Even by the standards of Cal Am and its elected accomplices, this decision to keep the public in the dark rests on exceedingly flimsy grounds. Once upon a time there was a lawsuit challenging the state’s right to order a cutback on Carmel River pumping. The suit was suspended three years ago, but lawyers for the state determined that details of the current proposal are exempt from disclosure because of that litigation. Among the many problems with that position is a lawsuit suspended three years ago is, for all practical purposes, non-existent. Another is that lawyers for the state are not decision-makers. They are supposed to give advice. If members of the state water board want to tell the citizens of the Peninsula to pound sand, let them come out and tell us why.

As a direct result of the state’s cutback order, Cal Am has embarked on two major efforts to build a desalination plant, the most expensive solution but a solution. The first effort emerged from more than a year of secret discussions involving the state Public Utilities Commission, Cal Am, Monterey County government, UC Santa Cruz, and the Marina Coast Water District. It was to be a desalination plant operated by Cal Am and Marina Coast, a small, essentially dysfunctional water agency with no real connection to Peninsula issues. Monterey County government, which prefers to operate in smoky back rooms, brought almost nothing to the table but managed to inject secret side deals into the project, sabotaging the venture early on.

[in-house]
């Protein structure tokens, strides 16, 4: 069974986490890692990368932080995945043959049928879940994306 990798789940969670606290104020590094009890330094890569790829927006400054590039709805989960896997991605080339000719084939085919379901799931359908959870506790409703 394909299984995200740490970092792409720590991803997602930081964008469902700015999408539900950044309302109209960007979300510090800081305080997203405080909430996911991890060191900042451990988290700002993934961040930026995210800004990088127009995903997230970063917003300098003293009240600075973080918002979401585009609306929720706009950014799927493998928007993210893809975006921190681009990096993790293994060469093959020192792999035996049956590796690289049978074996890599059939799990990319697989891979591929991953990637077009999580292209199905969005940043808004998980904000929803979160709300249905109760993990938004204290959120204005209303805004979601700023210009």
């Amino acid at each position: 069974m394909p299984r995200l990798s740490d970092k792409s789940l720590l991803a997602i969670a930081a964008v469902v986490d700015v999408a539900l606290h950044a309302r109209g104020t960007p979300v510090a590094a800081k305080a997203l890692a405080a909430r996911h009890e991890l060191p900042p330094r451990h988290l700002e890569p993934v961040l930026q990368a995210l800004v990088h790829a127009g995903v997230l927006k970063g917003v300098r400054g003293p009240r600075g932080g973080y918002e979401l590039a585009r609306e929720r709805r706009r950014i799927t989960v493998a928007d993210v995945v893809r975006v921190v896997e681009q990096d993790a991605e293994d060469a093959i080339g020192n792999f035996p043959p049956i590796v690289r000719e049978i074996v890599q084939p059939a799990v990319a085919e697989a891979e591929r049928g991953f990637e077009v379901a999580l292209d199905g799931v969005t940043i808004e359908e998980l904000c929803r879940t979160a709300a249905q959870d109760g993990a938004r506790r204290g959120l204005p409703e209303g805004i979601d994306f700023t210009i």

Perhaps the officials thought that secrecy would result in some efficiencies and a streamlined, feasible project. Instead, they got themselves an exploding cigar. If they had brought the public in from the start rather than waiting until the cigar was being lit, someone might have shown them that the design was flawed.

That farce cost Cal Am five or six years worth of progress toward a water solution and all-but destroyed the public’s faith in the company’s ability to get the job done. Already, Cal Am is lobbying the state to allow it to charge its customers, not its shareholders, for the cost of the huge fines that will be imposed if the deadlines are not met.

One of the biggest problems with the first desalination effort also afflicts the current one, though to a slightly lesser extent. The first time around, no one was in charge. Technically, the Public Utilities Commission was the “lead agency,” then as now. But the PUC is a regulatory bureaucracy, not a utility, not a construction company. It doesn’t employ engineers or hydrologists. Cal Am was sort of in charge, then and now, but it had no real reason to lead because it makes money no matter what. For regulated utilities, failure is just as profitable as success and sometimes more so. When state rules essentially allow it to collect all its costs plus a 10 percent profit, two failed projects are likely to be more lucrative than one successful one.